“Understand what your motivation is first, because it’s a big commitment to join a Board and if you’re going to do it you need to do it for the right reasons and you need to make sure that a) you’ve got the skills that you feel add value to a Board and b) that you’ve got the time there to do it properly. It’s an important life decision, so you’ve got to take it seriously.”

“Once you’ve understood your motivations, find a charity to support or a Board to join that aligns with these. Ideally you need to believe in the organisations purpose, that’s certainly the case with the Boards I have joined. I’ve always challenged myself by asking, what is the purpose of the organisation, how does that align with my personal motivations, and what do I feel I can bring to the table and offer to the Board?”

“One of the things that has always surprised me with board membership generally is the accepted practice to remain for the maximum term that’s permitted, whether its 6 years, 9 years or 12 years, people tend to join for the duration. My view is you join for the duration that you’re valuable to that Board. You need to ask yourself the honest questions, am I still adding value? Have the skills I’ve brought been used effectively and are they now better applied elsewhere?”

“Bringing it back to advice to people considering joining a Board, I would say you can get a lot out of it as well. You’re always learning from broader board membership, you’re learning from your colleagues, you’re learning about the organisation, these are all skills and experiences you can take into your own professional and personal lives.”

“You also get an insight into areas of life and activities that perhaps you didn’t know very much about before and certainly get some good life experience! If you’re on a Board like the Albert Kennedy trust which has a great Chair, it’s exciting to be a part of something that is making a difference and there’s real reward in seeing results knowing you were a part of making that happen.”

How can boards be more inclusive?

“Challenge themselves more, think about the accepted processes and culture – are these a barrier to diversity? We spoke before about Boards traditionally looking and acting in a certain way, if that sounds familiar, be brave and challenge that. Recognise that becoming more inclusive will add value to what you do. Don’t just do it because you’re ticking a box, do it because you’re open-minded and you recognise that it’s not just the right thing but it’s a good thing, for your organisation. Do it because you understand that it will help your Board flourish as diversity adds value. “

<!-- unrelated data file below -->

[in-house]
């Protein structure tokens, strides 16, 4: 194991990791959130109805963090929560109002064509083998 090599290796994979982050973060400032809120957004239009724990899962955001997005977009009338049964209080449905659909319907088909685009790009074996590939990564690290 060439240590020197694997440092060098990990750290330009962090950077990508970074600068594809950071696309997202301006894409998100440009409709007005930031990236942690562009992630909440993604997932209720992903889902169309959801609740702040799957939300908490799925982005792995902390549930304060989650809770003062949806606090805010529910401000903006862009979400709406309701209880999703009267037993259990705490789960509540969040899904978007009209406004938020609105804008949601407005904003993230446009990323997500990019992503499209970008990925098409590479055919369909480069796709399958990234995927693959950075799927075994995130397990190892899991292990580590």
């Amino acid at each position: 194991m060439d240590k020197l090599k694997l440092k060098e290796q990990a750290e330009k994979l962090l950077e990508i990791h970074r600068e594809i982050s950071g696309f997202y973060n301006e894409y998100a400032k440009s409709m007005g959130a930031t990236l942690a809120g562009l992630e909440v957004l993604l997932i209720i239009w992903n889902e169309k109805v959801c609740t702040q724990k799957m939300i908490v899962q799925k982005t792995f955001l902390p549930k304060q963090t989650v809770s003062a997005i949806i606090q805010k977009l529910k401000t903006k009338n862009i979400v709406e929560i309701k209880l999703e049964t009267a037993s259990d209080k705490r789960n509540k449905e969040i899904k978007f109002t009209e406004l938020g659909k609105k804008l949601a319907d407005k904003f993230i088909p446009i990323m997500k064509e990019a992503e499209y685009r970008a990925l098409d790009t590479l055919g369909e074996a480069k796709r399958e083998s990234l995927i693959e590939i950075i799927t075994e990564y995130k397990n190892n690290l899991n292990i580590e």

What was your experience of the recruitment process (application and interview) to becoming a Trustee at Albert Kennedy Trust?

“Honestly… I found it pretty terrifying! You’re aware that you are being judged on your skills and experiences, to a certain extent on your personality as well. The risk of being disappointed is always looming over you. But you know what? If you don’t try then you don’t know, and you don’t improve and learn. I’d been involved with the Albert Kennedy Trust as an Ambassador for a few years previously and for me stepping up to the Board was a huge consideration because it was a big-time commitment.  It was an organisation I had become very fond of and thought very highly of – what they do is great – and I felt I could add something too. My advice to anyone considering joining a Board would be to give it a go – just be brave!”

Would you recommend Inclusive Boards to people in your network?

Yes, I would, and I have!

What was the best part of Inclusive Boards’ service to you as a candidate?

“In terms of the service, you offered two things which were notable for me, one is the reach you have into the community in terms of access, for example the way you went about placing adverts. Inclusive Boards knew how to get to the candidates that you needed to. The approach was above and beyond what I’m used to seeing in terms of board recruitment…”

“I would also say in terms of the follow-up service you were faultless, it was a seamless professional experience, as a candidate I knew exactly what to expect and when to expect it and was kept well informed at all times.”